RUSSIA'S 2016 ELECTION MEDDLING WAS A 'WELL-CHOREOGRAPHED MILITARY OPERATION,' FORMER FBI COUNTERINTELLIGENCE EXPERT SAYS
A former FBI expert in counterintelligence and cyberwarfare has warned that Russia's meddling in the 2016 election was not a one-off, and that Moscow's dedicated network of operatives never stopped their malign activities after President Donald Trump's victory.
Robert Anderson worked for the FBI for 21 years, rising to oversee the bureau's efforts to identify, track and disrupt foreign intelligence and cyberwarfare efforts—including those originating from Russia.
In a 60 Minutes interview broadcast Sunday, Anderson told CBS News' Bill Whitaker that Russia's cyberwarfare arm remains a significant threat to the American political system.
"The Russians never left," Anderson said. "I can guarantee you in 2016 after this all hit the news, they never left. They didn't stop doing what they're doing."
Asked by Whitaker if 2016 could have been "a one-time thing," Anderson bluntly replied, "No way. Russia doesn't do it that way."
American intelligence agencies, Congress and special counsel Robert Mueller have all concluded that Russia conducted a systematic campaign to influence the 2016 presidential elections.
As part of this effort, operatives working for Russia's GRU military intelligence agency broke into Democratic Party computers remotely from Moscow, stealing election plans, internal polling and voter targeting data.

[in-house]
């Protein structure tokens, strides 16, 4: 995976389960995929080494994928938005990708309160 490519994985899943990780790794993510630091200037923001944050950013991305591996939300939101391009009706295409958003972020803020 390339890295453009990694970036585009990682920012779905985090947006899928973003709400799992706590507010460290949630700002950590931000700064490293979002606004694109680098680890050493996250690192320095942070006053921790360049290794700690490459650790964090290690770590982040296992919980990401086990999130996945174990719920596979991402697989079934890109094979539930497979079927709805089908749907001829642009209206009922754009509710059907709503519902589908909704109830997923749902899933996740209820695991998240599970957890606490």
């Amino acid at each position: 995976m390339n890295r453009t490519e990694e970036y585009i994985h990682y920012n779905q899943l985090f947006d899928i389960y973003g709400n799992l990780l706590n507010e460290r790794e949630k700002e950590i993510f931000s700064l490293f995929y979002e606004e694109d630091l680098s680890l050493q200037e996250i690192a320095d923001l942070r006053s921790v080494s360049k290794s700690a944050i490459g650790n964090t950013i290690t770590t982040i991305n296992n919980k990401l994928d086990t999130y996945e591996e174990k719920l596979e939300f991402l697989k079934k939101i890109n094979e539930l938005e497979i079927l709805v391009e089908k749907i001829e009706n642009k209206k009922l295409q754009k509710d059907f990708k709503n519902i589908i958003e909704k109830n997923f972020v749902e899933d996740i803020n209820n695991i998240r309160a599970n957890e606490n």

"The GRU is military intelligence," Anderson explained. "So when we look at the attacks that happened during our presidential races in 2016 you had military organizations inside of Russia attacking our infrastructure."
He noted that those responsible—now detailed on the FBI's most wanted list—are driven professionals working with the blessing of some of the most powerful people in Russia.
"This was a well-choreographed military operation with units that not only were set up specifically to hack in to obtain information, but other units that were used for psychological warfare were weaponizing that," Anderson told Whitaker. "This is not an operation that was just put together haphazardly."
Intelligence officials, lawmakers and cyber experts have all warned that Russian meddling—as well as interference from other nations—remains a threat as the U.S. gears up for the 2020 presidential election.
The Trump administration and GOP have come under fire for repeatedly blocking reforms and funding that advocates claim would fortify the U.S. system against malign outside influence.
The president has also regularly suggested that Russia was not to blame for the DNC attack, blaming a range of supposed culprits from China to Ukraine. Back in 2016, Trump even suggested the DNC hack could have been the work of "somebody sitting on their bed that weighs 400 pounds."